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I tried to make italian meringue and it was all going well until the meringue, (with the sugar syrup added), just didn't thicken and turned into 'royal icing'. Next time, how do I make it and what can I do to rectify now?

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Sorry didn't notice your post until after I posted in a similar thread… – Food Lover Jul 3 at 0:40

As far as I know, real Italian meringue don't really have to cook in a strict sense, they only need to dry out the water present in the white. For that to happen you should cook them at a very low temperature (something between 180-200 Fahrenheit) and keep the oven door slightly open, so that the moisture present in it could go away and they could dry properly. If you made something else in the oven before (e.g. for dinner) you could put them in the oven turned off but still hot and leave them overnight to dry, or at least for a good couple of hours.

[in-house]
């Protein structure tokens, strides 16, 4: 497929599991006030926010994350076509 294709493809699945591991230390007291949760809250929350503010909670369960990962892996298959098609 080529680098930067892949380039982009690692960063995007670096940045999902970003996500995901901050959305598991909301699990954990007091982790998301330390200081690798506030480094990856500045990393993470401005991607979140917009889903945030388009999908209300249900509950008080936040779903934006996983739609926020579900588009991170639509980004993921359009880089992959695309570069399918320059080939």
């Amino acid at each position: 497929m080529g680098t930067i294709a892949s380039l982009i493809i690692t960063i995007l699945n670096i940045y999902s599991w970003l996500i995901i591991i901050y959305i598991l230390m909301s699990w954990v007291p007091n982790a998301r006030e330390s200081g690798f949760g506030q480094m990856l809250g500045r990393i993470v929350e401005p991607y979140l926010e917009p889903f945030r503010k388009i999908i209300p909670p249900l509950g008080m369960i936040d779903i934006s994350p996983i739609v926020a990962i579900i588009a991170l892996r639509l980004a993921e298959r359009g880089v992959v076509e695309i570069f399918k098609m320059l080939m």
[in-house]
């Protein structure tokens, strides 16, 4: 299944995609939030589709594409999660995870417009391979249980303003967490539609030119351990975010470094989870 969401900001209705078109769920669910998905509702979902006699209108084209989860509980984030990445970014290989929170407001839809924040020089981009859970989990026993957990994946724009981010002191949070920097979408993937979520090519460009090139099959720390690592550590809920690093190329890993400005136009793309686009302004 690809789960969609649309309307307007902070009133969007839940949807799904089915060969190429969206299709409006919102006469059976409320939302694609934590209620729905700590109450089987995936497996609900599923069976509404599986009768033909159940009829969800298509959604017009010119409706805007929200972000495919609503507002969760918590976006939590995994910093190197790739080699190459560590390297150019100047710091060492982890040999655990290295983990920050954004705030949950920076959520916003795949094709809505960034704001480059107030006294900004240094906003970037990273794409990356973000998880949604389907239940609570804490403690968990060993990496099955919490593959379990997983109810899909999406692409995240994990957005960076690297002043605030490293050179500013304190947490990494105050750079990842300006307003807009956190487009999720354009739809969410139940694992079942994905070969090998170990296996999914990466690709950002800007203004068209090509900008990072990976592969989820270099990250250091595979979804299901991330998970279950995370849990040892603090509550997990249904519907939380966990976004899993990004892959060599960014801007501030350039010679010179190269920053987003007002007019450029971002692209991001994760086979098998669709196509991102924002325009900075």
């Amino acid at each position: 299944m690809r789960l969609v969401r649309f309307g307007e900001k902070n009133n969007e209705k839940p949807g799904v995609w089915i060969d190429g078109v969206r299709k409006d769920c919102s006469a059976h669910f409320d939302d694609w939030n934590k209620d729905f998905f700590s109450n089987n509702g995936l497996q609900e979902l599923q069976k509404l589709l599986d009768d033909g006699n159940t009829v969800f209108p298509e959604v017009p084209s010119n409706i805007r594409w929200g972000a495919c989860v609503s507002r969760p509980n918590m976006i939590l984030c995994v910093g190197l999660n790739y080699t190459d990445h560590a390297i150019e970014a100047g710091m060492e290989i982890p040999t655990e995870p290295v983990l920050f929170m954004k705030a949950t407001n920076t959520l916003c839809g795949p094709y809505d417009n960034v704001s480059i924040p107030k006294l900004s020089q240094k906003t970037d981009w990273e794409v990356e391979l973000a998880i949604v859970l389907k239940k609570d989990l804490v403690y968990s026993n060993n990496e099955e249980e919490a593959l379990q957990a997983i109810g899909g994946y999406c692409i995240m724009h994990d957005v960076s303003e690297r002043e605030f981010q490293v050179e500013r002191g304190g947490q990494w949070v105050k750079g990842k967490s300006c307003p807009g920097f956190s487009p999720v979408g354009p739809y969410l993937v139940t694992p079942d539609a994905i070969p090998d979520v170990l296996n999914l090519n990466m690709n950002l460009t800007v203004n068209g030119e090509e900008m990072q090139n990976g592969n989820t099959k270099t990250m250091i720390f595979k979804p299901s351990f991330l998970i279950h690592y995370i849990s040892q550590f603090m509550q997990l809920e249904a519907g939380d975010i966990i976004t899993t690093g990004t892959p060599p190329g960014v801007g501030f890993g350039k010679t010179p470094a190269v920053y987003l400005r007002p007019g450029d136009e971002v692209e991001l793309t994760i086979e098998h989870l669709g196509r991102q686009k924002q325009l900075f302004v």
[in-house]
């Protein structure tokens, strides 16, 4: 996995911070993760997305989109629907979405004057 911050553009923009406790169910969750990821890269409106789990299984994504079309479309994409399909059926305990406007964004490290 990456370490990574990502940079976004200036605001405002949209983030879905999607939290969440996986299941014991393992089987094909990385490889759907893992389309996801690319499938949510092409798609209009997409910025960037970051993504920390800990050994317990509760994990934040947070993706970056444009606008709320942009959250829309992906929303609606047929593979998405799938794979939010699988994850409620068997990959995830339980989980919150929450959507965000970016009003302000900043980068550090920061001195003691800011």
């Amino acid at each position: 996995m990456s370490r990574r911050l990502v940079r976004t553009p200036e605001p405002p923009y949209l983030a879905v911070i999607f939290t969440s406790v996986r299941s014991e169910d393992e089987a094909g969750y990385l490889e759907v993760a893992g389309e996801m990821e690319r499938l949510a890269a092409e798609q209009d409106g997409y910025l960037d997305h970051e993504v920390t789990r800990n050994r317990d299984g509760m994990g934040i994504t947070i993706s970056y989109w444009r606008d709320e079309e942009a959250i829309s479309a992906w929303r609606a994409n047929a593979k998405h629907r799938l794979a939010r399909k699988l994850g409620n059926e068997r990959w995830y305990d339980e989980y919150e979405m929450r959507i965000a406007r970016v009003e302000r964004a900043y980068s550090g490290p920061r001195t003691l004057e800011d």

I never used sugar syrup, but only powdered sugar, as syrup probably adds too much moisture. The dosage I use is generally 100 grams of powdered sugar for every egg white (if Google is right, that would be about 3.5 ounces).

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Try this: separate the white from the yolk 3 or 4 days before you want to make meringue. Keep the white in an hermetic box in the fridge and take them out of the fridge one hour before you begin. So the egg white foam will be more stable.

Another trick is to add some drops of lemon juice to the egg white right before you beat them.

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